I work in a pro-life organization connecting women in crisis pregnancies with life-affirming resource centers across the country. I recently had occasion to speak with a college friend who is a medical resident in the rural South. We were comparing notes from our professional lives and she shared her frustration at seeing women come in and give birth to babies for whom they had little intention or ability to nurture. She wondered what I thought about promoting life, all the time, no matter what, when we know that every day there are children born into lives characterized by poverty, neglect, addiction, and other abuses.

So there’s complexity—the facts of life slap us the face and threaten our direct understanding of rules and how they apply. How do we recognize complexity, and adapt to it, without compromising the good, acceptable, and perfect will of God?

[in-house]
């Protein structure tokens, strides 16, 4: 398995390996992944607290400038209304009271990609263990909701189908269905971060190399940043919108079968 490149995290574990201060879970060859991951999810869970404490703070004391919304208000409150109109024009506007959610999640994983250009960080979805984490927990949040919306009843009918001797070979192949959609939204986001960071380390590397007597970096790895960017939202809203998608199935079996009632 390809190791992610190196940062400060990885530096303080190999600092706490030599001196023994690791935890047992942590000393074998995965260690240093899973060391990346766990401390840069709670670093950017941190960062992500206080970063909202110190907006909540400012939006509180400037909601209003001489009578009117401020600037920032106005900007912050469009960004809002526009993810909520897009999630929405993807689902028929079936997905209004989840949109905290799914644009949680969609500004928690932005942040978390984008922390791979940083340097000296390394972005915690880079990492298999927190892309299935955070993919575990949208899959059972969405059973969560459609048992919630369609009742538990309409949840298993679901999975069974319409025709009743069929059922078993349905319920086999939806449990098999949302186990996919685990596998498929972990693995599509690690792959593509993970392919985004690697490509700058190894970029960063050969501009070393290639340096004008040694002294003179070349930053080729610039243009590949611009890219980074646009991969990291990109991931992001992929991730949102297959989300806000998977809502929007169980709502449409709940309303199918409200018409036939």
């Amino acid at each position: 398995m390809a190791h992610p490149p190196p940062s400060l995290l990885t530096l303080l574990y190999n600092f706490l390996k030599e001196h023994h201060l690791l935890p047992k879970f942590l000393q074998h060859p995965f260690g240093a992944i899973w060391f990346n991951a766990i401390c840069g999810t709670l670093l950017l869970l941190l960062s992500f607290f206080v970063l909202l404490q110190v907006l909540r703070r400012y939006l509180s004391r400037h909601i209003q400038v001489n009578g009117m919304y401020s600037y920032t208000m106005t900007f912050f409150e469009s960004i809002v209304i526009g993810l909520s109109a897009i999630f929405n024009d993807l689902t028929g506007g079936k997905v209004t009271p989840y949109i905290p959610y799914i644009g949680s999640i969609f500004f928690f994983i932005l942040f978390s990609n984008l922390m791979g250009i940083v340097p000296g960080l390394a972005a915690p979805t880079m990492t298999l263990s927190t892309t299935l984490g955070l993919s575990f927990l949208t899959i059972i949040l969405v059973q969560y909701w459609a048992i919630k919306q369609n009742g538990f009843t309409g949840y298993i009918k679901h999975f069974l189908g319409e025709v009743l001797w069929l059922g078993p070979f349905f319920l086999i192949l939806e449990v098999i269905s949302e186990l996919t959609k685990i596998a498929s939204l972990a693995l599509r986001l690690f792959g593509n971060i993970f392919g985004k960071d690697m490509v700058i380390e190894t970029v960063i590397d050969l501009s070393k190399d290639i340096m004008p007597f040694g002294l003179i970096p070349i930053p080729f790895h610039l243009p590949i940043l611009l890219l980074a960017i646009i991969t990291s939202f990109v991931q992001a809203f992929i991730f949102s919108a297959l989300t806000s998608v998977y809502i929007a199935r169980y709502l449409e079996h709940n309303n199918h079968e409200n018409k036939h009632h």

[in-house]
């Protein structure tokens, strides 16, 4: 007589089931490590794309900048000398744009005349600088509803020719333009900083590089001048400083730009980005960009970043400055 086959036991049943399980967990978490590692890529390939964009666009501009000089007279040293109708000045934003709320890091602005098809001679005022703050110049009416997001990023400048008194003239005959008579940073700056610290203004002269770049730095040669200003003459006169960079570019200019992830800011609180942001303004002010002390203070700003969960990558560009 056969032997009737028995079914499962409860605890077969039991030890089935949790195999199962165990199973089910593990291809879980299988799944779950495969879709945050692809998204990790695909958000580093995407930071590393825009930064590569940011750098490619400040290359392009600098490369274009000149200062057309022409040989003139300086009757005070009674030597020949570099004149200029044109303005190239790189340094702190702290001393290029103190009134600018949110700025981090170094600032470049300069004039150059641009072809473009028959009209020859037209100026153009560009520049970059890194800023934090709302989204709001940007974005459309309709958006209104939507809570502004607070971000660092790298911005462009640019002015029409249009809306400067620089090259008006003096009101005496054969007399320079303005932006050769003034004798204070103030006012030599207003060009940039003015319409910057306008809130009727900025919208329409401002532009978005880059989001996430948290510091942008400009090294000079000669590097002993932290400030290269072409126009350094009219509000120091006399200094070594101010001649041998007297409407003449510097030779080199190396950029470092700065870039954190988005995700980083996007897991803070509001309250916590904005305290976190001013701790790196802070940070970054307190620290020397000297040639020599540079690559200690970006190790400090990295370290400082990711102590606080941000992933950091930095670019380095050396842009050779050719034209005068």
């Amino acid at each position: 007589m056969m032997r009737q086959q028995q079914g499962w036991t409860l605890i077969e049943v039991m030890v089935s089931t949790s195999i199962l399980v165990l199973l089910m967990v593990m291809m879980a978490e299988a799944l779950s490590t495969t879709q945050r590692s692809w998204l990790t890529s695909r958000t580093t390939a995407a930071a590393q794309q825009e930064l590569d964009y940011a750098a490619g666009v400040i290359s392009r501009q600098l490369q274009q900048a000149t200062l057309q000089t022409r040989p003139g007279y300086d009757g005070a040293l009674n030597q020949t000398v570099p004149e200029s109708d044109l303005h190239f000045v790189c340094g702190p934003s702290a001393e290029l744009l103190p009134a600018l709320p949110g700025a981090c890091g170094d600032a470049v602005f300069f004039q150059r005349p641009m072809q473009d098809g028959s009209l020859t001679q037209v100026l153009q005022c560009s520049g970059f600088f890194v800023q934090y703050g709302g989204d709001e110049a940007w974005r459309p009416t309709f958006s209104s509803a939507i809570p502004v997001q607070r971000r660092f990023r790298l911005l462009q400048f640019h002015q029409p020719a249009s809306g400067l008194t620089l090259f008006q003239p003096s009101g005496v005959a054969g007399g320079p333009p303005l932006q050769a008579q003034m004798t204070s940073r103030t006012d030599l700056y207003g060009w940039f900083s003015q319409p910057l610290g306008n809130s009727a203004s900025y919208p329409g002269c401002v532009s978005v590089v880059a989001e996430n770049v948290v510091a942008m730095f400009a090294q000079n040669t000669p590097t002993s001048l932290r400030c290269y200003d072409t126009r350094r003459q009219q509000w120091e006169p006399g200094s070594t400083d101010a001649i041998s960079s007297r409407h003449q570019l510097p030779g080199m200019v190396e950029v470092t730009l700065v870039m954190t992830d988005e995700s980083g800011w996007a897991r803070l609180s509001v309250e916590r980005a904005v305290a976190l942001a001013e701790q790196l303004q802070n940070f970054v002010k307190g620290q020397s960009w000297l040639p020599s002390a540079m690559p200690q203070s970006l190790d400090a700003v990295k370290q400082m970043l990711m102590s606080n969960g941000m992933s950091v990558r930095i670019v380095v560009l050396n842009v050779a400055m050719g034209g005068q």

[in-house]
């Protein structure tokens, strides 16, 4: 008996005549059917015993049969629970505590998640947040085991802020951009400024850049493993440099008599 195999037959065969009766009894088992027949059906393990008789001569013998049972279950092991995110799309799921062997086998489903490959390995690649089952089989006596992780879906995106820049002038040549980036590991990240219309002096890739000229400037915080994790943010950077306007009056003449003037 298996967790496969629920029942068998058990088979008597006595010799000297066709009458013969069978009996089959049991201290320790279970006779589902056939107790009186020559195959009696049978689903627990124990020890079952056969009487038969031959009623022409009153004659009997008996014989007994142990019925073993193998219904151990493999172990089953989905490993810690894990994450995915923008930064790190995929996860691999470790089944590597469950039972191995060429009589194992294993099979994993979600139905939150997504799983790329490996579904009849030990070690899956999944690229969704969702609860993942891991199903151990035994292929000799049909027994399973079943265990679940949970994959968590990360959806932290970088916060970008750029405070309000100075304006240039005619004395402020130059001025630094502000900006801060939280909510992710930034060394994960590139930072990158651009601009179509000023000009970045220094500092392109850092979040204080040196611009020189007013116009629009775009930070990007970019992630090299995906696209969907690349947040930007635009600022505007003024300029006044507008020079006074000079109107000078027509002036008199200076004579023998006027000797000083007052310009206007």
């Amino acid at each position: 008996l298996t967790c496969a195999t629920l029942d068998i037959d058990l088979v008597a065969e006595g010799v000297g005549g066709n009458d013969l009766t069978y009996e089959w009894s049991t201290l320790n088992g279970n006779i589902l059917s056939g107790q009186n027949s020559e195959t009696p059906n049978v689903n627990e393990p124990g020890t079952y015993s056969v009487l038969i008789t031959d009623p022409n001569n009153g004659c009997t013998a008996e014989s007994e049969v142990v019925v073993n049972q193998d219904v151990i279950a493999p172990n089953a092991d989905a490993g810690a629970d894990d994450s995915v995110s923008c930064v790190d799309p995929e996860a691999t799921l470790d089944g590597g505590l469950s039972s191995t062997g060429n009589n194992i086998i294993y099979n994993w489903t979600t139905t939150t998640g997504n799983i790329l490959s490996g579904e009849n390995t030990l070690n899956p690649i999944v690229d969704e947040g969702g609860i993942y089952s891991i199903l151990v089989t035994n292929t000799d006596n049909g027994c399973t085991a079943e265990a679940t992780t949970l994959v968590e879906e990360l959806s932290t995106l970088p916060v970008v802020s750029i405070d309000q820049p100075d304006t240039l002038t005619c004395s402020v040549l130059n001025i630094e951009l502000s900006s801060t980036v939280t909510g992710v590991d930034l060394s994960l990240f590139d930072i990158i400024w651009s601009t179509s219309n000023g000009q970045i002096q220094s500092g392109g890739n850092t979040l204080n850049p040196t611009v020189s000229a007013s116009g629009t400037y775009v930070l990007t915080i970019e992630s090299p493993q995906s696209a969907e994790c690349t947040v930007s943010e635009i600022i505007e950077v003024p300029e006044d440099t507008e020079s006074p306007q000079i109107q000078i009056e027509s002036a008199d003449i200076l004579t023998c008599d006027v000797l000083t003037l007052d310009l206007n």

Similarly, when the National Association of Evangelicals was seeking opportunities to reduce abortion in our culture, partnering with a teen-pregnancy prevention group seemed like a no-brainer. But there was a strong response to how the issue would be addressed. One possibility was promoting contraceptive use among unmarried Christians.

Leith Anderson, NAE President commented, “Evangelicals are conflicted about contraceptives outside of marriage because we never want to promote or condone sexual immorality. But we are told that contraceptives can reduce abortions and we want to stop abortions…The Church is understandably reluctant to recommend contraception for unmarried sexual partners, given that it cannot condone extramarital sex. However, it is even more tragic when unmarried individuals compound one sin by conceiving and then destroying the precious gift of life…Evangelicals must continue to stand against abortion on demand but also face the sexual behavior and abortions in our midst.” (Marvin Olasky, “Conflicted,” World Magazine, June 22, 2012.)